EDITOR: Today’s ruling by the Washington State Supreme Court, upholding the 1998 Defense of Marriage Act in the State of Washington effectively solidifies, for the time being, a ban on gay and lesbian marriage in this state. I am disgusted, outraged, and appalled at those who stand on their moral and spiritual hilltops and tell me what is right and wrong for me, who codify and dogmatize love and its human and spiritual expression, and assume that the closet I burned down when I flamed out of it ever held worse skeletons than their own. I was unaware that the Constitution of the United States is the lost chapters of Leviticus and Deuteronomy.

I and the vast majority of others who love openly as their hearts and souls demand will carry on with life, knowing that love does not require tax cuts or health-care programs to be real. We will simply work harder, grow stronger, and love deeper; WE WILL OVERCOME. It is through the greatest adversity of human history that man and woman have triumphed most gloriously. Like the lotus in mud—the deeper the mud, the more brilliant the bloom.

Jeff Martin

EDITOR: The supreme court’s ruling against equal marriage rights for gay and lesbian couples is intellectually dishonest and poorly reasoned. The most infuriating part of the court’s decision states that marriage rights may be withheld from same-sex couples based on procreation, despite the fact that several of the plaintiffs have children and countless others are being raised by gay and lesbian parents. Even worse is that the court suggests we have to win a popularity contest and ask the legislature, many of whom hate us, for equal rights—wow, that’s logical. This ruling shows total indifference toward this state’s citizens, and that our Constitution’s promise of freedom and equality is an empty, hypocritical lie.

Andrew Moseley

STRANGER: I have few illusions about the state of this country. I understand that the nation as a whole hasn’t reached a level of tolerance and open-mindedness to embrace same-sex marriage outright. While I’ve felt in recent years that the collective was moving in the right direction, I had no doubt that the road left to travel would be long and arduous. It was always my belief that urban centers would be at the forefront, helping to bring national consciousness closer and closer to acceptance.

But when the progressive corners of the nation fail to lead the way, I start to doubt if we will ever near the lofty standards that this nation has long sought to meet. How can we hope to ensure gay rights everywhere if we cannot guarantee them here?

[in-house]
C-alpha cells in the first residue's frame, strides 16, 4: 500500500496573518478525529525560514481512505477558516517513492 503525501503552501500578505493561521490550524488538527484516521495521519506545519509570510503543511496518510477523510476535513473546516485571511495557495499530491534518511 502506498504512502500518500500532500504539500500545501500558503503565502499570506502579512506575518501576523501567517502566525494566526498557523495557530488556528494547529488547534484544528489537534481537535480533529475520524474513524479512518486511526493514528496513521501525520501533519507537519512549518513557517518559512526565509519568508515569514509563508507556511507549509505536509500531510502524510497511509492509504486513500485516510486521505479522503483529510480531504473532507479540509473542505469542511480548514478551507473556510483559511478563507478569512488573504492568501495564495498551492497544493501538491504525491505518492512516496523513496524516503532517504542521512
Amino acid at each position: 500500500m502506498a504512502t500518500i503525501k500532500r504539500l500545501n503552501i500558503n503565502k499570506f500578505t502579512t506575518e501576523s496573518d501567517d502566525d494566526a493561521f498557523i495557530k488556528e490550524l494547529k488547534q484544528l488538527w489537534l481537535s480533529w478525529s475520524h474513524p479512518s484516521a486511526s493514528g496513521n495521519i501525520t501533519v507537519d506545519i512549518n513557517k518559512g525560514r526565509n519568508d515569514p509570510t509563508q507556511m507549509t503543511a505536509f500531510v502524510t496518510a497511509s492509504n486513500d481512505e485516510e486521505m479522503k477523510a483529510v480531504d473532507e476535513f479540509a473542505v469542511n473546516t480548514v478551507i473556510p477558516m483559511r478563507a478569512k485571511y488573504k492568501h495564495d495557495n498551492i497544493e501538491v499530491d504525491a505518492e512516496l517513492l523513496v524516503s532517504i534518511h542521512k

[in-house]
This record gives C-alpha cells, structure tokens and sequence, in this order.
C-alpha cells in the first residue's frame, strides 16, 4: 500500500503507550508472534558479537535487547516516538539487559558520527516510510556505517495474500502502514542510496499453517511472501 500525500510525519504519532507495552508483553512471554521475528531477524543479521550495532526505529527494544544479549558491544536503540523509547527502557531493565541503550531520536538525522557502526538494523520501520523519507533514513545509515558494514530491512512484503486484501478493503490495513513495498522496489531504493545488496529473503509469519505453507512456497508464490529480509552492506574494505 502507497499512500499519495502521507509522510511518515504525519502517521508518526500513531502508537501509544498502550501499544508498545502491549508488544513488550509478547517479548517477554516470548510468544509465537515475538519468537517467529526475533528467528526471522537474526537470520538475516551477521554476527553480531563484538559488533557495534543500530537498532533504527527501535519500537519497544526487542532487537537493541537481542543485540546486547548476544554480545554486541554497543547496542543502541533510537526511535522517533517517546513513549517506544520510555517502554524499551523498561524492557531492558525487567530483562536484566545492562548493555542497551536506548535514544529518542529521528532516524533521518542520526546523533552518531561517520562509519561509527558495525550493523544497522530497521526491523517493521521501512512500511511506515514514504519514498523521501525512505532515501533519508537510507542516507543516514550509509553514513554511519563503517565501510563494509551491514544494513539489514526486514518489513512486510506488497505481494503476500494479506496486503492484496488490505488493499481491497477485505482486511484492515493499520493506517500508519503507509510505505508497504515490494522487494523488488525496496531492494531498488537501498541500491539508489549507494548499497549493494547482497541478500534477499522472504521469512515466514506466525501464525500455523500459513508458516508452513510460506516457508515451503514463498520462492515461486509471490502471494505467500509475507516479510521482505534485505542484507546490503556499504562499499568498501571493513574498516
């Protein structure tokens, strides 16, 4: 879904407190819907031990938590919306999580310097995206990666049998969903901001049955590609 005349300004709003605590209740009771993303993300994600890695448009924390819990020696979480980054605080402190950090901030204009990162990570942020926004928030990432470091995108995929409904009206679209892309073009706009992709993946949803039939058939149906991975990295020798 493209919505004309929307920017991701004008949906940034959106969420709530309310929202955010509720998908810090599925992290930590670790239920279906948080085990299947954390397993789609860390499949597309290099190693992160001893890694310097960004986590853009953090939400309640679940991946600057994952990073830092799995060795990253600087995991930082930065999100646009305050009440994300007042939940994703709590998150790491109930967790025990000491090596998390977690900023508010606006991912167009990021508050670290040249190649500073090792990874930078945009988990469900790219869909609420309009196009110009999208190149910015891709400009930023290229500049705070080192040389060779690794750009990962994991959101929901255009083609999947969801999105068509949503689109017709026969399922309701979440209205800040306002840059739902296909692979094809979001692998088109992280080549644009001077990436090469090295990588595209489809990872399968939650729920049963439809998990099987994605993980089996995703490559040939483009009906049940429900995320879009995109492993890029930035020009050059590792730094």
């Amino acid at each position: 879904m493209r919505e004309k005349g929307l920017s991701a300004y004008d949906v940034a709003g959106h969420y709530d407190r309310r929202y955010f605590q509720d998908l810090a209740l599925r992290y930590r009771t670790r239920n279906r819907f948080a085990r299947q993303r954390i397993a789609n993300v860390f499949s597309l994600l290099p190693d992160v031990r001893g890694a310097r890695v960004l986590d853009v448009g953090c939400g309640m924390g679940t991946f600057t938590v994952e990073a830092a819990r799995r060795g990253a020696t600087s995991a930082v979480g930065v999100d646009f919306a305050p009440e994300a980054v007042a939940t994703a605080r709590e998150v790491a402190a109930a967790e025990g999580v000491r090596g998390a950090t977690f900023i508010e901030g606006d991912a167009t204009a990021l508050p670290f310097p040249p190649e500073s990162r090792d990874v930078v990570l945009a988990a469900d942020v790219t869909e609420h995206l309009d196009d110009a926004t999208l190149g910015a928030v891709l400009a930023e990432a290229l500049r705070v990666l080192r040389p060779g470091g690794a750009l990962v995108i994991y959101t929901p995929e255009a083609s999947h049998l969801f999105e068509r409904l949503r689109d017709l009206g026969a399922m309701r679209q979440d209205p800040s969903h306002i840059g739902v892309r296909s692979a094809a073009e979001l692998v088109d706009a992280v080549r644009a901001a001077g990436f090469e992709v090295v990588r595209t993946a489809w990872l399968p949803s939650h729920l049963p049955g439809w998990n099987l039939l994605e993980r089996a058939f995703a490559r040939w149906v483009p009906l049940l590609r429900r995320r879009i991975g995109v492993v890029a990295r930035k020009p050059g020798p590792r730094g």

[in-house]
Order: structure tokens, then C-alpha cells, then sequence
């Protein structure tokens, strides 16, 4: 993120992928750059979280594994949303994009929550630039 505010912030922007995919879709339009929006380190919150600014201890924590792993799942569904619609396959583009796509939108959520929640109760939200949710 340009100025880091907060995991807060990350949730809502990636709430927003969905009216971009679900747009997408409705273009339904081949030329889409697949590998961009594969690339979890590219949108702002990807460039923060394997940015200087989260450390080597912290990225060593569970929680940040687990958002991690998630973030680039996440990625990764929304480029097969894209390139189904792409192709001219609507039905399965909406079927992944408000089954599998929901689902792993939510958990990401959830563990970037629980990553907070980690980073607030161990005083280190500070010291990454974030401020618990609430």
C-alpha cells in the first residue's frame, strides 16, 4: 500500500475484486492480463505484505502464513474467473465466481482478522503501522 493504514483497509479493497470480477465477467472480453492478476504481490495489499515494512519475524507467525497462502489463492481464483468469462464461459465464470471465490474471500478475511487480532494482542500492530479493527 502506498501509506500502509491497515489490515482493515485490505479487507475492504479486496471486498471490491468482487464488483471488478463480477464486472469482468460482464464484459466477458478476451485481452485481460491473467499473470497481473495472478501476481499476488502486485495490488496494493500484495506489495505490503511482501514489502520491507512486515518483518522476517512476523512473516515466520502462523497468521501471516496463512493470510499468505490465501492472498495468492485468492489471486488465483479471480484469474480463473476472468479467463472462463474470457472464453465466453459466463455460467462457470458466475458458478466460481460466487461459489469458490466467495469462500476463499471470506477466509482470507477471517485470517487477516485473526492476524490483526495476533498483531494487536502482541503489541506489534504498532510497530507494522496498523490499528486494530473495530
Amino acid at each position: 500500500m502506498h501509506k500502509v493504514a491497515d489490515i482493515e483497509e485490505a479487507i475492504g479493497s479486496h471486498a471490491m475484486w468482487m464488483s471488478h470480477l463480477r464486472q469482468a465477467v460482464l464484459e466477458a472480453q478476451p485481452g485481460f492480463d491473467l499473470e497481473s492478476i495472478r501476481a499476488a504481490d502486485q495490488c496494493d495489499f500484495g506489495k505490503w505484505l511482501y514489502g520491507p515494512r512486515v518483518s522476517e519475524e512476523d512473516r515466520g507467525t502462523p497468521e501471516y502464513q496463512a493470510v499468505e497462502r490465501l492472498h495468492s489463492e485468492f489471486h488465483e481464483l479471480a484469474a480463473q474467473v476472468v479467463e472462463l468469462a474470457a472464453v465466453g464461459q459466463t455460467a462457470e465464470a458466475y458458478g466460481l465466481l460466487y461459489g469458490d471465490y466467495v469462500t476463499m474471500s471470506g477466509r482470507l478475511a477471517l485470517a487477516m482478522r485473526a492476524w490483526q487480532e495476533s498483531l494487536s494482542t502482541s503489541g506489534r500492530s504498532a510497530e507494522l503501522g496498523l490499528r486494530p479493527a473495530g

It’s not going too far to say that until the LGBT community can enjoy the rights afforded other Americans, this country will fail to live up to the ideals on which it was presumably founded. Politicians on both sides continue to preach the importance of democracy throughout the globe. It’s a laughably hollow sentiment when democratic freedoms are applied selectively within our borders.

Grant Granger

EDITOR: I’m very concerned with how the Republicans have apparently adopted anti-gay legislation as the meat and potatoes of their platform. Not only do I believe that they are attempting to justify their revulsion toward homosexuality by creating legislation against it, I am particularly insulted by their attempts to hide it with positive-sounding names—such as “The Defense of Marriage Act” to describe legislation that forbids the union (i.e.,marriage) of two lovers into a state-recognized relationship. I feel like an act by that name, rather than discriminating against a marginal percentage of the population, should instead be an effort to actually defend marriage. I see the most notable threat to marriage to be divorce. Perhaps a nice piece of legislation providing discounted counseling to married couples having problems, or free counseling to couples about to enter into a marriage. Now that is an act that I believe would be aptly named. This Defense of Marriage Act would certainly hold bipartisan support in both houses. Since the Republicans truly are so dedicated to defending the institution of marriage, they should be concerned that the highest divorce rates occur in red states. Oddly enough, blue states have the lowest divorce rates. The state with the lowest? Why, that would be Massachusetts, the only state to allow gay marriage, of course.

Jason Allen

EDITOR: This morning was supposed to be the start of something new for the State of Washington. I am appalled by the decision passed down by the Washington State Supreme Court this morning. I am an openly gay man and I am now feeling more than ever that this state is based in discrimination. This country was supposed to represent equality for everyone. They talk about equality for all but the gay community still has to fight discrimination and persecution in trying to be equal. Listening to how close the vote was this morning—a 5-4 vote for keeping the ban in place—shows we will have to be delayed yet again in our struggle for equality. This is a great injustice and an outrage. When will the State of Washington and the United States wake up? This isn’t something that can just keep being swept under the rug. We are out here and we are loud and proud, we will not go quietly into the night.

Cameron MacMillian